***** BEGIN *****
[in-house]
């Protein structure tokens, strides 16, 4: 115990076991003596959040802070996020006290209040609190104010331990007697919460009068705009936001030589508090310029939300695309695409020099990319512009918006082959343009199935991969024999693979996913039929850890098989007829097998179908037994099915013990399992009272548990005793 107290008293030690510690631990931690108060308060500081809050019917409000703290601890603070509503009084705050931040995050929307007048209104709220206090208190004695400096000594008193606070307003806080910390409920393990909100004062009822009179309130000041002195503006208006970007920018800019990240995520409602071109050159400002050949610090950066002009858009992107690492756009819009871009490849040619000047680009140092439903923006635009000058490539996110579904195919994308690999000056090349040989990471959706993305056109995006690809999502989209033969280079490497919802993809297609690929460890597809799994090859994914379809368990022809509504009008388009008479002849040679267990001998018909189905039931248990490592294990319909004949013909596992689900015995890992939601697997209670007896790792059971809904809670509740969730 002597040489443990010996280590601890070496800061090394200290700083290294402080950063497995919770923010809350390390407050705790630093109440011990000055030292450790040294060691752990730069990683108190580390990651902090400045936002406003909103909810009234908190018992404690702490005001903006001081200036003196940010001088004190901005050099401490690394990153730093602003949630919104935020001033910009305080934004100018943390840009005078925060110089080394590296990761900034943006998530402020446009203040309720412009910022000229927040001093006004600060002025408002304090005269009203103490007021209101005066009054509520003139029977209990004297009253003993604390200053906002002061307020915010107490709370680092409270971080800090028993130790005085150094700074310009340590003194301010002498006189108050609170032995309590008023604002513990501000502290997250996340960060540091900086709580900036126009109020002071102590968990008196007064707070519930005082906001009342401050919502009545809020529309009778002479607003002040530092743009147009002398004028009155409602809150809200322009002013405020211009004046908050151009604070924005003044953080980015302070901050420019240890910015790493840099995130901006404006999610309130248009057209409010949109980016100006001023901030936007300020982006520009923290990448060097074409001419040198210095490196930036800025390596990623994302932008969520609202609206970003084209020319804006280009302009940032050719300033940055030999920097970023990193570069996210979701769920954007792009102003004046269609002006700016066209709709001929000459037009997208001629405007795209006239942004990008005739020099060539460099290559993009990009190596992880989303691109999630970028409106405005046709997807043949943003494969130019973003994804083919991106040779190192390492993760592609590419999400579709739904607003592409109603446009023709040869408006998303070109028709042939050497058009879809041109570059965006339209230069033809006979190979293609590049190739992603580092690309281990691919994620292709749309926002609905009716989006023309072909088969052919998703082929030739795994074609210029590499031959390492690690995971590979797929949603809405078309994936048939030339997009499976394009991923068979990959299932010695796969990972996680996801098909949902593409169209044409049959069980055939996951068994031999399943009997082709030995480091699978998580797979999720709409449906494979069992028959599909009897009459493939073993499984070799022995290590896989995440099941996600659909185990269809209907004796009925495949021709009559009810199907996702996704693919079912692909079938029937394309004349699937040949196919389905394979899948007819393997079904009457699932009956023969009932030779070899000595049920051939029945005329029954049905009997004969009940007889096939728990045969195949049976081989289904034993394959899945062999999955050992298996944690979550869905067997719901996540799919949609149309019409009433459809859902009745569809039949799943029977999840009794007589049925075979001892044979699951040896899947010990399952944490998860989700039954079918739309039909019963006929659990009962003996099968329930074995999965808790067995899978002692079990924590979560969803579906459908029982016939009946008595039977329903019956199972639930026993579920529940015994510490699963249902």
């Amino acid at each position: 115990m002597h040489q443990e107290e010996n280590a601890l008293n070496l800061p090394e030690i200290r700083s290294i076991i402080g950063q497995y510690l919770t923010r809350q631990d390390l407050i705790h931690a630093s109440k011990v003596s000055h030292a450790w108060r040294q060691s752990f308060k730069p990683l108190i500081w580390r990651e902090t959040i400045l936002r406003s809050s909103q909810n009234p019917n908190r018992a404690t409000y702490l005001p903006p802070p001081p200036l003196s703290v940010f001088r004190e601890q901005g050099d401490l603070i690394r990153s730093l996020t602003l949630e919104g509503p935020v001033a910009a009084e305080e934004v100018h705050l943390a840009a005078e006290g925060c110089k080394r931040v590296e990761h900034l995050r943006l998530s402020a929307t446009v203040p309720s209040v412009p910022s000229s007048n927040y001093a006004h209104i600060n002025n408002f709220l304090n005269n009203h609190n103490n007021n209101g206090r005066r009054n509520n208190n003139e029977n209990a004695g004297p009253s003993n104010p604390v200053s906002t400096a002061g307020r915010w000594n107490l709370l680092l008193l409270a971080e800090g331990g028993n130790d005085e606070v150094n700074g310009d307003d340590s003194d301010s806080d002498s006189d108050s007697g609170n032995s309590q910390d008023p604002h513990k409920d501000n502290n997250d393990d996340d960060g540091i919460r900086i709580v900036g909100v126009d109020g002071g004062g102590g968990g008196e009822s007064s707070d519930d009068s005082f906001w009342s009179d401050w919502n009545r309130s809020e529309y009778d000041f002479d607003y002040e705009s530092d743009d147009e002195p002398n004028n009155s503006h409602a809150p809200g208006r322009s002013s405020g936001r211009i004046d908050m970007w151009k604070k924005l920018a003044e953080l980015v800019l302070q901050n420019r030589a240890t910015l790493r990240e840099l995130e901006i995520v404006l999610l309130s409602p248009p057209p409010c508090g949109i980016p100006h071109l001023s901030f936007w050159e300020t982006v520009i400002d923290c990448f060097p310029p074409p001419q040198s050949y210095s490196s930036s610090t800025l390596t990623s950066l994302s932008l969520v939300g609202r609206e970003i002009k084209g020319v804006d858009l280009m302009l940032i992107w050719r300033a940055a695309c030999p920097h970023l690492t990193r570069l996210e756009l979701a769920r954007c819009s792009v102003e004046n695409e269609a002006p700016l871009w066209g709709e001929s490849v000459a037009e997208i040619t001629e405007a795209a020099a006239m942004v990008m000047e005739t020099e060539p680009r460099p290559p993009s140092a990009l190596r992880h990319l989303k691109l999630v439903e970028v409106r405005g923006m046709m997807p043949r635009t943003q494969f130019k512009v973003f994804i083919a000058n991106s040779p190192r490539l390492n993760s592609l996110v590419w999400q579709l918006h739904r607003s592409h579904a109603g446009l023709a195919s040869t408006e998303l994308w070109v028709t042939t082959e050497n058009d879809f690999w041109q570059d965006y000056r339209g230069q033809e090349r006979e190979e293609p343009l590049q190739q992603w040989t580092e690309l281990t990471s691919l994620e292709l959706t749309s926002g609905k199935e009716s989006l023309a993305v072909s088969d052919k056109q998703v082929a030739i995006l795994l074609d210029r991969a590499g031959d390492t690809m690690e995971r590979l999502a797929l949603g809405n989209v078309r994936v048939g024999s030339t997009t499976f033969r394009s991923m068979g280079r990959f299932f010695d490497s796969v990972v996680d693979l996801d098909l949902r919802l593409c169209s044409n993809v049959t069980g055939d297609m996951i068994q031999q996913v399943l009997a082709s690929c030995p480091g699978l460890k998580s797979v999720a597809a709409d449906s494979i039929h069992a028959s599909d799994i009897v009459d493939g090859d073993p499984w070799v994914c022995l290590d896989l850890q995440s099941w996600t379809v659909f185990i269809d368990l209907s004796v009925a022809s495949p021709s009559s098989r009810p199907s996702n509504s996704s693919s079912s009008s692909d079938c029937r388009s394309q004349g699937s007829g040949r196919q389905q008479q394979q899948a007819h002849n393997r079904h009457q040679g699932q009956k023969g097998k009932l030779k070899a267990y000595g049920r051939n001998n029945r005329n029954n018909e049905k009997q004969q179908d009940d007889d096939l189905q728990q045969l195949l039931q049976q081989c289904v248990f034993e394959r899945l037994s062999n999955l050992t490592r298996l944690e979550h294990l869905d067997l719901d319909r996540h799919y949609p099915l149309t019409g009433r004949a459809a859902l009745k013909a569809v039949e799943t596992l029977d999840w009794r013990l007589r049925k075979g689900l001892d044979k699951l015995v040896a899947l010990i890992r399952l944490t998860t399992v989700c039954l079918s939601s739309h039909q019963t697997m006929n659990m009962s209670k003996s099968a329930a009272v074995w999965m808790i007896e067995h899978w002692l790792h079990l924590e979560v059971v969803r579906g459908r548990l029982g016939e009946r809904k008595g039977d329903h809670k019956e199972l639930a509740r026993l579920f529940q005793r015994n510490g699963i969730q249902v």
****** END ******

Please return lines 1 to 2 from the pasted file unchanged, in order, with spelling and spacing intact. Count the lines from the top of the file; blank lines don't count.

[in-house]
């Protein structure tokens, strides 16, 4: 115990076991003596959040802070996020006290209040609190104010331990007697919460009068705009936001030589508090310029939300695309695409020099990319512009918006082959343009199935991969024999693979996913039929850890098989007829097998179908037994099915013990399992009272548990005793 107290008293030690510690631990931690108060308060500081809050019917409000703290601890603070509503009084705050931040995050929307007048209104709220206090208190004695400096000594008193606070307003806080910390409920393990909100004062009822009179309130000041002195503006208006970007920018800019990240995520409602071109050159400002050949610090950066002009858009992107690492756009819009871009490849040619000047680009140092439903923006635009000058490539996110579904195919994308690999000056090349040989990471959706993305056109995006690809999502989209033969280079490497919802993809297609690929460890597809799994090859994914379809368990022809509504009008388009008479002849040679267990001998018909189905039931248990490592294990319909004949013909596992689900015995890992939601697997209670007896790792059971809904809670509740969730 002597040489443990010996280590601890070496800061090394200290700083290294402080950063497995919770923010809350390390407050705790630093109440011990000055030292450790040294060691752990730069990683108190580390990651902090400045936002406003909103909810009234908190018992404690702490005001903006001081200036003196940010001088004190901005050099401490690394990153730093602003949630919104935020001033910009305080934004100018943390840009005078925060110089080394590296990761900034943006998530402020446009203040309720412009910022000229927040001093006004600060002025408002304090005269009203103490007021209101005066009054509520003139029977209990004297009253003993604390200053906002002061307020915010107490709370680092409270971080800090028993130790005085150094700074310009340590003194301010002498006189108050609170032995309590008023604002513990501000502290997250996340960060540091900086709580900036126009109020002071102590968990008196007064707070519930005082906001009342401050919502009545809020529309009778002479607003002040530092743009147009002398004028009155409602809150809200322009002013405020211009004046908050151009604070924005003044953080980015302070901050420019240890910015790493840099995130901006404006999610309130248009057209409010949109980016100006001023901030936007300020982006520009923290990448060097074409001419040198210095490196930036800025390596990623994302932008969520609202609206970003084209020319804006280009302009940032050719300033940055030999920097970023990193570069996210979701769920954007792009102003004046269609002006700016066209709709001929000459037009997208001629405007795209006239942004990008005739020099060539460099290559993009990009190596992880989303691109999630970028409106405005046709997807043949943003494969130019973003994804083919991106040779190192390492993760592609590419999400579709739904607003592409109603446009023709040869408006998303070109028709042939050497058009879809041109570059965006339209230069033809006979190979293609590049190739992603580092690309281990691919994620292709749309926002609905009716989006023309072909088969052919998703082929030739795994074609210029590499031959390492690690995971590979797929949603809405078309994936048939030339997009499976394009991923068979990959299932010695796969990972996680996801098909949902593409169209044409049959069980055939996951068994031999399943009997082709030995480091699978998580797979999720709409449906494979069992028959599909009897009459493939073993499984070799022995290590896989995440099941996600659909185990269809209907004796009925495949021709009559009810199907996702996704693919079912692909079938029937394309004349699937040949196919389905394979899948007819393997079904009457699932009956023969009932030779070899000595049920051939029945005329029954049905009997004969009940007889096939728990045969195949049976081989289904034993394959899945062999999955050992298996944690979550869905067997719901996540799919949609149309019409009433459809859902009745569809039949799943029977999840009794007589049925075979001892044979699951040896899947010990399952944490998860989700039954079918739309039909019963006929659990009962003996099968329930074995999965808790067995899978002692079990924590979560969803579906459908029982016939009946008595039977329903019956199972639930026993579920529940015994510490699963249902």